But the European countries appear to have an advantage over other countries: they have shown again and again during the last decade that they are more capable of publicly recognizing when their governments engage in fiscally irresponsible behavior. Even though this public understanding doesn't necessarily translate into action, this is better than the preferred political approach in most other countries, including the US: denial and obfuscation.
An example is given by this Financial Times article on the European Commission's realistic and pragmatic warnings to European countries regarding their excessive budget deficits:
Contrast the ability of the European governments to openly debate such an important issue with the unquestioned, unrestrained and irresponsible fiscal stances that have been the norm during the last and current administrations in the US.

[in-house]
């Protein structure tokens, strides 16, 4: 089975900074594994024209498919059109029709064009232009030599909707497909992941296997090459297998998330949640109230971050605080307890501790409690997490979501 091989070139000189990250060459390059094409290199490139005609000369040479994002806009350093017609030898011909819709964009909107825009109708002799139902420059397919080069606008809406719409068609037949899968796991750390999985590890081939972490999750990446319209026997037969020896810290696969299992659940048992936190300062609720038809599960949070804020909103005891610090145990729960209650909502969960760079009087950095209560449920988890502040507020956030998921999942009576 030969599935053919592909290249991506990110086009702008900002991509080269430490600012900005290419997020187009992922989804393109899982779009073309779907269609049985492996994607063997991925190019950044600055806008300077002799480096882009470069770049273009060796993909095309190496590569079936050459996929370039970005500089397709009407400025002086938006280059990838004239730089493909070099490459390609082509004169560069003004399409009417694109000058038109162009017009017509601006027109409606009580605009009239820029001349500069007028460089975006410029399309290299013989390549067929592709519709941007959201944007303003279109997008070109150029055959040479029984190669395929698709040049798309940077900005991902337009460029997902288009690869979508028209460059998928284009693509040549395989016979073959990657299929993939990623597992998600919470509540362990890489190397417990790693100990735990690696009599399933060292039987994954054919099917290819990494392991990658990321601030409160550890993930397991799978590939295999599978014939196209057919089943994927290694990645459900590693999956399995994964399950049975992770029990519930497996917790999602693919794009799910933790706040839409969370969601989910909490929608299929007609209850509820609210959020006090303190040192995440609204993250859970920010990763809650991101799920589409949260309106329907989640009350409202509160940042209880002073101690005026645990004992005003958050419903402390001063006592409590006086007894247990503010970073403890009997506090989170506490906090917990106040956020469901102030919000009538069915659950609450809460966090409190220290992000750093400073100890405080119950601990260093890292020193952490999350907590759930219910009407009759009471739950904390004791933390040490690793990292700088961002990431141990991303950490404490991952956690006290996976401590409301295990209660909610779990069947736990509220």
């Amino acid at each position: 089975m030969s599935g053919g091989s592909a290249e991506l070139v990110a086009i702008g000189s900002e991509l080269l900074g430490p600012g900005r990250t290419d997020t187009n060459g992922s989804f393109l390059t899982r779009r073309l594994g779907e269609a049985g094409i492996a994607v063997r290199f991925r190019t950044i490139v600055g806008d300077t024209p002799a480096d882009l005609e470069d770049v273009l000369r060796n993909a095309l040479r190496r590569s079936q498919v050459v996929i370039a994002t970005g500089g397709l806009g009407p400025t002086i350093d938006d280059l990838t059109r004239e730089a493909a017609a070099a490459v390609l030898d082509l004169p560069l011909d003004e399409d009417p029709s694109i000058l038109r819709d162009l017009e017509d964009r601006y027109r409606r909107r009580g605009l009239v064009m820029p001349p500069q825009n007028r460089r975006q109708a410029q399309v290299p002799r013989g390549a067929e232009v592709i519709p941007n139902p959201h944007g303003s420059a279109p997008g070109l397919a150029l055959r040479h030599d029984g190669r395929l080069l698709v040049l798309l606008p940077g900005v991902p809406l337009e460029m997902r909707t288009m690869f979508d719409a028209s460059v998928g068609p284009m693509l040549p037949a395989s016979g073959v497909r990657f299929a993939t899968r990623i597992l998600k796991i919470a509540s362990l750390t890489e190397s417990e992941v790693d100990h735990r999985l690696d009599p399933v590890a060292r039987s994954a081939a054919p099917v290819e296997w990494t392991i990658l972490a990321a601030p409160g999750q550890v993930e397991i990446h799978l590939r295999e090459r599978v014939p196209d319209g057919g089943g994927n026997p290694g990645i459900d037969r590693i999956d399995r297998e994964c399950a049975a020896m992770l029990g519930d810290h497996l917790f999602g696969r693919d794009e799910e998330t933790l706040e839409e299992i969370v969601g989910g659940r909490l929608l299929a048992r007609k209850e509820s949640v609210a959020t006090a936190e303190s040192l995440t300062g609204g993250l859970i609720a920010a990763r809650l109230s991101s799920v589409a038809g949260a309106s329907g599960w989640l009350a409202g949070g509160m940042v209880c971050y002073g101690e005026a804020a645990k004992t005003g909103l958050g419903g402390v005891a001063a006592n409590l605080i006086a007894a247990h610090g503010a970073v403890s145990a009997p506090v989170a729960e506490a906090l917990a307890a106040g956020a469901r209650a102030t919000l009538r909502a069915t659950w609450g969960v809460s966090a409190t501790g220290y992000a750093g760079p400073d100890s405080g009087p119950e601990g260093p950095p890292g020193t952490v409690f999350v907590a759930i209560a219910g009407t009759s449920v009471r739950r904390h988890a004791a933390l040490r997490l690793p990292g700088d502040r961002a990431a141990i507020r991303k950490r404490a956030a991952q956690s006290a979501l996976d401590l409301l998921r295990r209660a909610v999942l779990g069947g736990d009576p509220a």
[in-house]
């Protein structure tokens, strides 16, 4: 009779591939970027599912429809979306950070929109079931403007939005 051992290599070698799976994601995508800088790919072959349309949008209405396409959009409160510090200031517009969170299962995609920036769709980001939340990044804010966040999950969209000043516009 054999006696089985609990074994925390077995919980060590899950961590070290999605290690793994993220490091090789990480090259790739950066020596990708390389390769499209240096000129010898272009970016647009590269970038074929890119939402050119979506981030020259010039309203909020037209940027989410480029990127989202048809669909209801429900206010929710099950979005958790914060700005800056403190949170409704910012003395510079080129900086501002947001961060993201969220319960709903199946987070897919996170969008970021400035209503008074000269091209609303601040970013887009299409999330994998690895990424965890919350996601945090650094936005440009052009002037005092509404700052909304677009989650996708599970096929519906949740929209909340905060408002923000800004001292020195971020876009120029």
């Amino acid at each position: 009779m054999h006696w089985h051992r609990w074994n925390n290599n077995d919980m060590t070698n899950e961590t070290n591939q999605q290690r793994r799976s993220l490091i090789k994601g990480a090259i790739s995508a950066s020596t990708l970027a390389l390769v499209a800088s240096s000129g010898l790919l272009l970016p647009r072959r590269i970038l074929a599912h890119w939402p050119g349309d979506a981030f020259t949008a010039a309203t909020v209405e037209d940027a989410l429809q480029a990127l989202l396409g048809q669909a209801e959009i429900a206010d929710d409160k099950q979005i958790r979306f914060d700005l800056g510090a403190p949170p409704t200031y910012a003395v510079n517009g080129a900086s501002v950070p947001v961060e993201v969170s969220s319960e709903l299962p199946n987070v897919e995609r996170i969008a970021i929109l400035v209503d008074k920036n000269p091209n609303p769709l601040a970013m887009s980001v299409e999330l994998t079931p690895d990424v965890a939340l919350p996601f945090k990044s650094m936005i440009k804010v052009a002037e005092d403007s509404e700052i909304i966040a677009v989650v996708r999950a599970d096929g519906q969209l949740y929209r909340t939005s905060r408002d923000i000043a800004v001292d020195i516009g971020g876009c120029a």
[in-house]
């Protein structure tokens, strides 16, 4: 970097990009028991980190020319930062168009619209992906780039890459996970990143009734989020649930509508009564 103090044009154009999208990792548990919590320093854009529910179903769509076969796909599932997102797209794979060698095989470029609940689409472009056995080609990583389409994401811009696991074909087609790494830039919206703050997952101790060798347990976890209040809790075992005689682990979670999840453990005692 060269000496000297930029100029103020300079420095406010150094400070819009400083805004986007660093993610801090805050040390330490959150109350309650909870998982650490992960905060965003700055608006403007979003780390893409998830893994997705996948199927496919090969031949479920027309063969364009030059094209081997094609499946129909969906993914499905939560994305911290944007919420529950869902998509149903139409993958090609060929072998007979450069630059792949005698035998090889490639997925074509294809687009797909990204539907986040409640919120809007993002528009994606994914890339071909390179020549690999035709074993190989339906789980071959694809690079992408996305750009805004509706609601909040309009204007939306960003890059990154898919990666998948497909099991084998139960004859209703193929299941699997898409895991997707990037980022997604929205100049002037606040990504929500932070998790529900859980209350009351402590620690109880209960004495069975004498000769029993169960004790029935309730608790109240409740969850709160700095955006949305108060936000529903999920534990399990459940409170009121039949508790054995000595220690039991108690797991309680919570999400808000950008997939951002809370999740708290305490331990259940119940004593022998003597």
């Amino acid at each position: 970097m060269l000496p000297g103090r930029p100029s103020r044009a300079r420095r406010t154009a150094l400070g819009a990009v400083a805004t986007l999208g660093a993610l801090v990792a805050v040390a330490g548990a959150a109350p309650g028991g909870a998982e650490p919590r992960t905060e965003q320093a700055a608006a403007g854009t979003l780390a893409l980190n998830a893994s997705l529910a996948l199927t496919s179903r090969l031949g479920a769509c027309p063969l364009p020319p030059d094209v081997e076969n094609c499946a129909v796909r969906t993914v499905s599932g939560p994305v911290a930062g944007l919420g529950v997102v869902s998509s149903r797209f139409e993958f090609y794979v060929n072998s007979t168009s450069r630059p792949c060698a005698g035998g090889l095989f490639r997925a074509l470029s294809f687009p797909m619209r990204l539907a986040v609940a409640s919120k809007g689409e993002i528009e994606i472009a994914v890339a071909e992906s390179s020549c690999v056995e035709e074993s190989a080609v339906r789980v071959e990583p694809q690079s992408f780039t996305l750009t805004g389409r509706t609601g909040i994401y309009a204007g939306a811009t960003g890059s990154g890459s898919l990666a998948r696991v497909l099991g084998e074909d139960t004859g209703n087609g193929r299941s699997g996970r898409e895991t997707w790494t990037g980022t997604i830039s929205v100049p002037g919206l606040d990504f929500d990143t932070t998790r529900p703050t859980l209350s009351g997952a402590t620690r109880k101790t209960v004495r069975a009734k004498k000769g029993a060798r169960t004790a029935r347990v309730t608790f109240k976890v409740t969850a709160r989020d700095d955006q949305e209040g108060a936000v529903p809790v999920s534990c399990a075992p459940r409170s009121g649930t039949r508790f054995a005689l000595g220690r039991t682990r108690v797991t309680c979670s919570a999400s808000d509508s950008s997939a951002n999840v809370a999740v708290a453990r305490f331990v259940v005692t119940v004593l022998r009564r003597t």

The European Commission has warned the eurozone's four biggest countries - Germany, France, Italy and Spain - that their growth forecasts for the next three years are too optimistic, endangering their ability to cut deficits in line with European Union rules.
The Commission had asked the four, and others including Austria, Belgium, Ireland and the Netherlands, to spell out how they intended to meet medium-term deficit reduction targets to 3 per cent or less of gross domestic product - the EU's ceiling in normal economic times.
The Greek crisis for example, which has been cited by many as a sign of European weakness, is in my interpretation instead a sign of strength: government irresponsibility has been clearly more constrained by markets in Europe than in the US and in BRIC countries. Due to some curious and probably unplanned institutional constraints, governments in Europe find themselves forced to face their economic stringent realities much earlier than in the US and in BRIC countries, and for me this is evidence that their fiscal institutions are probably better positioned to face the fiscal challenges to come.